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Poisoning Current Events, Poisoning News Articles.
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Kids at risk for lead poisoning don't get necessary testing
In the first population-based study of its kind, researchers from the University of Michigan Health System's Child Health Evaluation and Research Unit found that only 53.9 percent of children in Medicaid with elevated blood lead levels identified through screening got the necessary follow-up testing to prevent lead poisoning, and of those children, nearly half still had elevated blood lead levels. (2005-05-10)

New York City reports decline in childhood lead poisoning
Though childhood lead poisoning remains a serious problem in NYC, the number of new cases identified in 2006 marks the lowest level in more than a decade. (2007-06-15)

'Pulling' bacteria out of blood
Magnets instead of antibiotics could provide a possible new treatment method for blood infection. This involves the blood of patients being mixed with magnetic iron particles, which bind the bacteria to them after which they are removed from the blood using magnets. The initial laboratory tests at Empa in St. Gallen have been successful, and seem promising. (2016-12-07)

Chronic lead poisoning from urban soils
Chronic lead poisoning, caused in part by the ingestion of contaminated dirt, affects hundreds of thousands more children in the United States than the acute lead poisoning associated with imported toys or jewelry. Could treating contaminated soil with water prevent this public health scourge? (2008-08-19)

TV Medical Dramas Have Enormous Responsibility For Educating Viewers On Medical Matters
Events depicted in television medical dramas can influence viewers' behaviour and therefore producers must ensure that the clinical information they portray is accurate. (1999-04-09)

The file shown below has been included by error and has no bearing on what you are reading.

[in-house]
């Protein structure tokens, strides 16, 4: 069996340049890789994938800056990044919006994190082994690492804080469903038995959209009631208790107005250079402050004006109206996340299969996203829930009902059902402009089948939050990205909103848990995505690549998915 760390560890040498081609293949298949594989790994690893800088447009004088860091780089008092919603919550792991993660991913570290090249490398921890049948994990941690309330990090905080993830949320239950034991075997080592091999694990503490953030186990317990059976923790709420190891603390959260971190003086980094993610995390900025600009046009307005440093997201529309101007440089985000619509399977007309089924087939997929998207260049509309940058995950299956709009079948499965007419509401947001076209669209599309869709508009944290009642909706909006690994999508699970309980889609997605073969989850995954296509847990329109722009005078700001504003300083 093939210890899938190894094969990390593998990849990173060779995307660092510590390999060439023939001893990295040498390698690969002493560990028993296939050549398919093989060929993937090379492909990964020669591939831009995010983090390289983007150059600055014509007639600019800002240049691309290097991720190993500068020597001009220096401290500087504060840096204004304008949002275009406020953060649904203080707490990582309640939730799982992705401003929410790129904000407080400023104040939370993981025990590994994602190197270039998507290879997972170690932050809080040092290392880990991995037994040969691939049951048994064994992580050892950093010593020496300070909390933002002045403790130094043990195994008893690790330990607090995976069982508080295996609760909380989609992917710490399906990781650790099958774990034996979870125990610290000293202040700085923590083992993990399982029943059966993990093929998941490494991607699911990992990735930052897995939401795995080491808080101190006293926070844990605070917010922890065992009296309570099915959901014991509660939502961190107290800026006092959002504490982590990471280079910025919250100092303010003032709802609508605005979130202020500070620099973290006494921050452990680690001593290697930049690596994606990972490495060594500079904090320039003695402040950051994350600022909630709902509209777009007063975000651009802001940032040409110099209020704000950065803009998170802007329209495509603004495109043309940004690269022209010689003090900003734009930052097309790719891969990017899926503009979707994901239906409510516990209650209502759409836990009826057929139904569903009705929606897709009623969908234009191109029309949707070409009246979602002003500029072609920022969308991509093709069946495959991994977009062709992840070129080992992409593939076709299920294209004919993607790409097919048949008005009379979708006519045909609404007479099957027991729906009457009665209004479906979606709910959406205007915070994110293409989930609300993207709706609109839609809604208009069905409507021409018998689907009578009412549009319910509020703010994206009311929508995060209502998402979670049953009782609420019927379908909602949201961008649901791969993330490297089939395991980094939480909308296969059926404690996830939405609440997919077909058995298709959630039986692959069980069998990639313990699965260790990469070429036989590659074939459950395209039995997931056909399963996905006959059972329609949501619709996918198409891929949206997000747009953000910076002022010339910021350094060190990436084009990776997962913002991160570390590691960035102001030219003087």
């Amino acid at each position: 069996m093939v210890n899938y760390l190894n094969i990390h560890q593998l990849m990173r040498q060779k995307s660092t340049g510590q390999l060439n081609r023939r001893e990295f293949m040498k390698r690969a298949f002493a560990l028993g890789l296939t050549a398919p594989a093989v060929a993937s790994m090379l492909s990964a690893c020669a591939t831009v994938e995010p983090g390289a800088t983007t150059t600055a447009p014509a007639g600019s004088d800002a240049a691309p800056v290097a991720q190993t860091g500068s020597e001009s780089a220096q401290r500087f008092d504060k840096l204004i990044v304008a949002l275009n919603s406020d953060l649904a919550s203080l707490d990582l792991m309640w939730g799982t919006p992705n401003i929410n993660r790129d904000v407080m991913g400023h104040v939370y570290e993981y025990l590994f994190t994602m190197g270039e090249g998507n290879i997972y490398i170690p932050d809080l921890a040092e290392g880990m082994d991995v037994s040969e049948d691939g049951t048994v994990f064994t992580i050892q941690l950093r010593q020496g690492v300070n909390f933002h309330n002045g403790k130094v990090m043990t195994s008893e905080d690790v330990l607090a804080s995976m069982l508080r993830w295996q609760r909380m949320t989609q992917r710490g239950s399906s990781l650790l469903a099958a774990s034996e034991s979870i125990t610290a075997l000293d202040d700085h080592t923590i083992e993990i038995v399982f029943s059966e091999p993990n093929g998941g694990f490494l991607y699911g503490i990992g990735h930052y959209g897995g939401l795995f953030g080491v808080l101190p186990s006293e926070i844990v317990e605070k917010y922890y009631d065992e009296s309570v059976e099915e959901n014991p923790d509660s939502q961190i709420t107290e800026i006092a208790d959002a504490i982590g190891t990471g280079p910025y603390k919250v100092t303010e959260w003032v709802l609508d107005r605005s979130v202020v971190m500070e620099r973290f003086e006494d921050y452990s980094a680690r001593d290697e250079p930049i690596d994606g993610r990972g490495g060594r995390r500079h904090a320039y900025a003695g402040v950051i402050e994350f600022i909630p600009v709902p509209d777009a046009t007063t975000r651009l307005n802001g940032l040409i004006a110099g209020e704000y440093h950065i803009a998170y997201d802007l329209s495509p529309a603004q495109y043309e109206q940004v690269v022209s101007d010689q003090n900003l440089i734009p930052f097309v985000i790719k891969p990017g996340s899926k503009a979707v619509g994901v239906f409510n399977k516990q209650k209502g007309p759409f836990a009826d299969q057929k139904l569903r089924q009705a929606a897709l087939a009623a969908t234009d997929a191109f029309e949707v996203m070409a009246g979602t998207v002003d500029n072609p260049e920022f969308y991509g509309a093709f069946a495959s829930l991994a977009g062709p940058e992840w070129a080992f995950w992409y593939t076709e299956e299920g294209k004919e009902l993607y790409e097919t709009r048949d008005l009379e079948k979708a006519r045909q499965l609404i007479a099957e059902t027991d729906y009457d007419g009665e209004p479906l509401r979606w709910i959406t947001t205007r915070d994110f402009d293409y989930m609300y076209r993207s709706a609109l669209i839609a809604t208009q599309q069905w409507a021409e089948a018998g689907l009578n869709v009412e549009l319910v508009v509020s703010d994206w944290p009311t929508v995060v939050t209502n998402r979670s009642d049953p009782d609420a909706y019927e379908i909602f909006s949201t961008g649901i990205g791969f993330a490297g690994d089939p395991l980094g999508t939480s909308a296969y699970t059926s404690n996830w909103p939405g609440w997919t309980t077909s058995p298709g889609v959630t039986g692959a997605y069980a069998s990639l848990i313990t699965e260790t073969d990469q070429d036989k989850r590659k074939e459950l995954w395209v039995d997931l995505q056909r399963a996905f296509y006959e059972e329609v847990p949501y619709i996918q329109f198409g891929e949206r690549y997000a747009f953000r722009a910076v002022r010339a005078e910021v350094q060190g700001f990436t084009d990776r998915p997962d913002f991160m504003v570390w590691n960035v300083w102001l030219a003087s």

Lead poisoning could reduce gene expression in humans
Scientists have unveiled a correlation between high blood lead levels in children and methylation of genes involved in haem synthesis and carcinogenesis, indicating a previously unknown mechanism for lead poisoning. (2020-08-07)

Chinese slimming capsules
Taking herbal food supplements is certainly not free of risk. Since 2005, the poison emergency centers in the German cities of Freiburg and Goettingen have registered a total of 17 patients with health problems after taking Chinese slimming capsules. The pharmacologist Dieter Mueller and his coauthors describe the documented cases of poisoning in the current edition of Deutsches Aerzteblatt International. (2009-04-08)

UK recommendations on the availability of common painkillers are being contravened
U.K. recommendations concerning the availability of the common painkiller paracetamol are apparently being contravened, suggests a study in Postgraduate Medical Journal. In September 1998, U.K. legislation on pack sizes came into effect in a bid to curb the 200 odd deaths attributable to paracetamol poisoning every year in England and Wales. The drug is highly toxic to the liver if taken in excess amounts. (2006-08-02)